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Memphis Belle True Story

Memphis Belle True Story
Memphis Belle True Story

Memphis Belle True Story: Memphis Belle is a 1990 British-American military drama film directed by Michael Caton-Jones and written by Monte Merrick that tells the story of a young woman who falls in love with a soldier.

The film stars Matthew Modine, Eric Stoltz, and Harry Connick Jr., among other actors and singers (in his film debut). In Memphis Belle, director William Wyler fictionalizes the 1944 documentary Memphis Belle: A Story of a Flying Fortress. The film is about the 25th and final mission of an American Boeing B-17 Flying Fortress bomber, the Memphis Belle, which was based in England during World War II and flew missions over Europe.

The 1990 version, co-produced by David Puttnam and Wyler’s daughter Catherine, was dedicated to her father and co-produced by Puttnam and Wyler. Towards the conclusion of the film, a tribute is made to all pilots, friendly or hostile, who fought in the skies over Europe during World War II.

Memphis Belle True Story
Memphis Belle True StoryThe crew of the “Memphis Belle” (left to right) Harold Loch (Top Turret), Cecil Scott (Ball Turret), Robert Hanson (Radio), Jim Vernis (Co-Pilot), Robert Morgan (Pilot), Chuck Leighton (Navigator), John Quinlan (Tail Gun), Tony Nastal (Right Waist), Vince Evans (Bombardier)Bill Winchell (Left Waist). (National Archives)

The important story needs to be communicated in a compelling manner. However, maybe as a result of a long history of exploitative or cynical Vietnam War films, World War II films are more difficult to produce. “Memphis Belle” should have had the force of a “Twelve O’Clock High,” but instead she came out as weak. It doesn’t work like that.

Facts have never been allowed to stand in the way of a good tale in Hollywood. As an example, consider the 1990 film Memphis Belle. Because of the film’s desire to take a dramatic license, it invents people, situations, and whole missions. Of course, this in no way diminishes the illustrious reputation that the Belle has achieved, nor does it diminish the courage of the men who flew in her.

The Memphis Belle was joined to the inventory of the United States Army Air Forces (USAAF) on July 15, 1942, and served until 1945. That same year, the aircraft landed in Bangor, Maine, where it joined the 91st Heavy Bombardment Group, which was then based in the city. The first combat mission of the aircraft took place on November 7, 1942. The aircraft went on to fly 24 more missions, the last of which took place on May 19, 1943 and was shot down.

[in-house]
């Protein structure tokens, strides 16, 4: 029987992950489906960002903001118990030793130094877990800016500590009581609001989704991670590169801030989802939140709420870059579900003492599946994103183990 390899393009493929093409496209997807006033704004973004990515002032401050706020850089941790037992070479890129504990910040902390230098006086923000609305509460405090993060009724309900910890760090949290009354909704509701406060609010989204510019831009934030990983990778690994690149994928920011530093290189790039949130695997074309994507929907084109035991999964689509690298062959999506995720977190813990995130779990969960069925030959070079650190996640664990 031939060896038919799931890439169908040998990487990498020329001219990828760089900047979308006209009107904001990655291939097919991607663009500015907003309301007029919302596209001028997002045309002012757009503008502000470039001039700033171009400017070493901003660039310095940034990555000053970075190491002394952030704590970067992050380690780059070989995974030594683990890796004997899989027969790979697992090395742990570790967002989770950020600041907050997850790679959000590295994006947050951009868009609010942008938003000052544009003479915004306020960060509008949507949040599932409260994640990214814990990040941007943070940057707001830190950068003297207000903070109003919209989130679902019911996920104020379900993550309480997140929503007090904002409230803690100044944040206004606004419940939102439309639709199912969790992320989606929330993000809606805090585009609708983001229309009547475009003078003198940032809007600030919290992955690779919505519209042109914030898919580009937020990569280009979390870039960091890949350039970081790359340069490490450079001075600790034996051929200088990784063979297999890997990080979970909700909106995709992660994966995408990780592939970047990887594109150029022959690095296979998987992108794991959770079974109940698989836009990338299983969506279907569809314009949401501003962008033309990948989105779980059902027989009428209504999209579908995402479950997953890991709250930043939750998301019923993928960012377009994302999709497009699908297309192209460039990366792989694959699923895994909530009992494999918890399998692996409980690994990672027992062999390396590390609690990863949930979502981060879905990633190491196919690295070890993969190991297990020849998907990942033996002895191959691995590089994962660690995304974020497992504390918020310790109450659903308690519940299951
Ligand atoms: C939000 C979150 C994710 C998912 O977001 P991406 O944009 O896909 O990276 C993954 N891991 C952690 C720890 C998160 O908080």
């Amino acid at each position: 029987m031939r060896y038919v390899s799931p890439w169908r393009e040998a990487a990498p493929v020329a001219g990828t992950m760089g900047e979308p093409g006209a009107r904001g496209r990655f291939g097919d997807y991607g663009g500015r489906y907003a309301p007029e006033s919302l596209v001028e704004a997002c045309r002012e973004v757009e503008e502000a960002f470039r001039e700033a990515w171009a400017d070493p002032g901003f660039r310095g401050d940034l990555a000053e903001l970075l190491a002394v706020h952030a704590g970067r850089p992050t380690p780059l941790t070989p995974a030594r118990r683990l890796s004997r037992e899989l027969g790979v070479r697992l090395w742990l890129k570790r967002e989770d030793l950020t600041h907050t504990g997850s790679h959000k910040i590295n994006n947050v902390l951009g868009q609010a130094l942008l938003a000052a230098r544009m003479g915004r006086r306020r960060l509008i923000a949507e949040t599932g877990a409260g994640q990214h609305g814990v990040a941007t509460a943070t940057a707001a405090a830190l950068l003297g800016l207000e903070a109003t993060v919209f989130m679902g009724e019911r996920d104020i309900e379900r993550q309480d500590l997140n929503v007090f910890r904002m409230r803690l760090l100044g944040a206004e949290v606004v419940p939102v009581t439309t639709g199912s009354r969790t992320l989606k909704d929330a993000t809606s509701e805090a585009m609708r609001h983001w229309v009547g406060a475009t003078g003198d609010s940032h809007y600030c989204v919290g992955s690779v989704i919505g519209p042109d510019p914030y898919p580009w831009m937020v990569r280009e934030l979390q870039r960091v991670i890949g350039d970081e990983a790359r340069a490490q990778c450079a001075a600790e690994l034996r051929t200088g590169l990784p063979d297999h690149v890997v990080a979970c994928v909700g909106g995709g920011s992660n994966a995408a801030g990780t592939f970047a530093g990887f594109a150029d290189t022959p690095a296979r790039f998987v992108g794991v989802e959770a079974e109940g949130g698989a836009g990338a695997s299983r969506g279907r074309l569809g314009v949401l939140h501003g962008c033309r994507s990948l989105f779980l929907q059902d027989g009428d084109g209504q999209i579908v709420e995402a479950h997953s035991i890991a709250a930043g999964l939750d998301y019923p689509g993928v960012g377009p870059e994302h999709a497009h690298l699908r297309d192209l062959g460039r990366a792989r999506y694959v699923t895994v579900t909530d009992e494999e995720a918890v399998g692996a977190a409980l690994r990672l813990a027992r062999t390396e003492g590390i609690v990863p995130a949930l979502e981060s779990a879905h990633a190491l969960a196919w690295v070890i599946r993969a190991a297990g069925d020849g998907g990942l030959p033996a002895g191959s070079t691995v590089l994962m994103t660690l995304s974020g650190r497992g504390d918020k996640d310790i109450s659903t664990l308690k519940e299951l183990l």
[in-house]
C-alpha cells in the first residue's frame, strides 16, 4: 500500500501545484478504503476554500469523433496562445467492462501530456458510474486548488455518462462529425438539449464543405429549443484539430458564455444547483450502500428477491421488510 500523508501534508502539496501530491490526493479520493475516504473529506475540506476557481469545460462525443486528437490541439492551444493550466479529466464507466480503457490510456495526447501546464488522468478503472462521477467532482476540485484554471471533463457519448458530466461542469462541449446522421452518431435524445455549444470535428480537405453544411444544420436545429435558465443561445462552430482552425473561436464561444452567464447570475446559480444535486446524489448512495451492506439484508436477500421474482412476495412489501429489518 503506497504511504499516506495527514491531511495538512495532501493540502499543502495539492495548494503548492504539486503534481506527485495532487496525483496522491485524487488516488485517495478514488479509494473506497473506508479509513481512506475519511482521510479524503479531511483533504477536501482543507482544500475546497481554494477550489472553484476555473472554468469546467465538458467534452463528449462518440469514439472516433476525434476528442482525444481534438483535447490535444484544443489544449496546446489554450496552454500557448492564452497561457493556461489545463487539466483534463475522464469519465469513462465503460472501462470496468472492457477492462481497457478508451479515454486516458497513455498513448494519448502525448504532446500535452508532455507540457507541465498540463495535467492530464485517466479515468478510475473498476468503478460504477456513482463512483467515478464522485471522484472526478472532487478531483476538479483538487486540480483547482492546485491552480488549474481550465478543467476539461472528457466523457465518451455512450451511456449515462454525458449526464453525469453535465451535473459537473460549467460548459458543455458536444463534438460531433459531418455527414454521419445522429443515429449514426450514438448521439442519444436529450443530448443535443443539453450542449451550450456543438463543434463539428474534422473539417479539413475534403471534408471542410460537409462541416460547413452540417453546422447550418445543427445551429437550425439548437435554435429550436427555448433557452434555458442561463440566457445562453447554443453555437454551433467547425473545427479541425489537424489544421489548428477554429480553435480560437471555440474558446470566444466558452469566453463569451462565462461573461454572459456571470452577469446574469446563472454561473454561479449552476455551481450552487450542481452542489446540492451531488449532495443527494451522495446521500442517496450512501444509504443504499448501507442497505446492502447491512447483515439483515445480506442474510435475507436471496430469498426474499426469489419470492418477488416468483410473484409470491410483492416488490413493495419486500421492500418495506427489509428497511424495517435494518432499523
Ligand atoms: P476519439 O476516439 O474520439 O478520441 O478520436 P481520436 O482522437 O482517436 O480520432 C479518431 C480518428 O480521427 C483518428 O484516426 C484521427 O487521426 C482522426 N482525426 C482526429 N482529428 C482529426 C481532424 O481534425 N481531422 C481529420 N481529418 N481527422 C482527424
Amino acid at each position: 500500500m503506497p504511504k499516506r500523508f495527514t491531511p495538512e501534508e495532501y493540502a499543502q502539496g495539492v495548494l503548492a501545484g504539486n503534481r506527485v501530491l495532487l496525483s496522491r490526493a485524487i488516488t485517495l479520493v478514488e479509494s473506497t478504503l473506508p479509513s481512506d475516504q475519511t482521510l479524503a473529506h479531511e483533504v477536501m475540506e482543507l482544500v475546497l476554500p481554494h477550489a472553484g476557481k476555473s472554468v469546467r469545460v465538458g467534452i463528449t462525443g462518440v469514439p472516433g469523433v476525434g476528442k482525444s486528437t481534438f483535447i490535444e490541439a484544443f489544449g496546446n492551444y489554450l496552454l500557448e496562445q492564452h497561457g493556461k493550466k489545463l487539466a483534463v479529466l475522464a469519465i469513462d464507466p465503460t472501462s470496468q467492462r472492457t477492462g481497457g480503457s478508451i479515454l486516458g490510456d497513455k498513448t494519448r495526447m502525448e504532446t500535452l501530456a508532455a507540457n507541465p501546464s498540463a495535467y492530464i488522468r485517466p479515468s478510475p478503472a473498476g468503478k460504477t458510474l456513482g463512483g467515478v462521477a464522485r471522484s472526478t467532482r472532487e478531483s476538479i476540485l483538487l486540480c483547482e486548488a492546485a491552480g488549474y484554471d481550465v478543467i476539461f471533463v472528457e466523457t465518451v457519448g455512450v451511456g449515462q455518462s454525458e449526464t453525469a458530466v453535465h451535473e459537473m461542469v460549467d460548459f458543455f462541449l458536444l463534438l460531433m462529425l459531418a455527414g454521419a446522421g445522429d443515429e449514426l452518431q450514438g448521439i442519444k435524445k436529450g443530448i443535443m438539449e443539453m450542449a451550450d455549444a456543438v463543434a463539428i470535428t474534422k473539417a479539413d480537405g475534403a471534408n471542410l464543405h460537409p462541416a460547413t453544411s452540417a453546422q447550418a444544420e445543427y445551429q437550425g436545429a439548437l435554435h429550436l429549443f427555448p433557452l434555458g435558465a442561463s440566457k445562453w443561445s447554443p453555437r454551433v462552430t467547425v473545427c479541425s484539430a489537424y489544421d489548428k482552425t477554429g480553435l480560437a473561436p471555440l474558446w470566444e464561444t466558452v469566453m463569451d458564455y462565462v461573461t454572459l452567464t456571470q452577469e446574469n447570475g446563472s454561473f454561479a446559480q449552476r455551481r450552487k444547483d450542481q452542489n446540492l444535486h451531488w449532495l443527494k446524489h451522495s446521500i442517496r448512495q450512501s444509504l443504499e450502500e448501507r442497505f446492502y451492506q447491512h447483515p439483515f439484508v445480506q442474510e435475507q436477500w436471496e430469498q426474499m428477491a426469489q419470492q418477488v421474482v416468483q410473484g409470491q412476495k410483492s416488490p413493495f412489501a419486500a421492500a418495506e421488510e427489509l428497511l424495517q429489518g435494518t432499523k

The aircraft was given the name Memphis Belle by pilot Robert K. Morgan in honor of Margaret Polk, a girl he admired who resided in Memphis, Tennessee, and for whom he had a soft spot. Morgan was originally from the city of Asheville in North Carolina.

Memphis Belle True Story
Memphis Belle True StoryBoeing B-17F-10-BO “Memphis Belle” nose art. (U.S. Air Force photo)

During their tour of service, Memphis Belle, a B-17 Flying Fortress, and her crew are expected to perform 25 missions, which is required in order for the crew to be discharged. Belle and the rest of the squadron are tasked with striking a Focke Wulf 190 production factory in Bremen, Germany, as part of a coordinated strike.

The short-range fighters, although being initially accompanied by P-5s, soon have little choice but to retire, leaving the vulnerable bombers to fend for themselves on their way to and from the objective.

Belle’s accomplishments are significant since she will be the first member of the Eighth Air Force to finish her tour of duty. In order to raise funds for the war effort, Army Public Relations Officer Lieutenant Colonel Bruce Derringer plans to capitalize on Belle’s celebrity, which has grown as a result of her accomplishments.

Memphis Belle True Story

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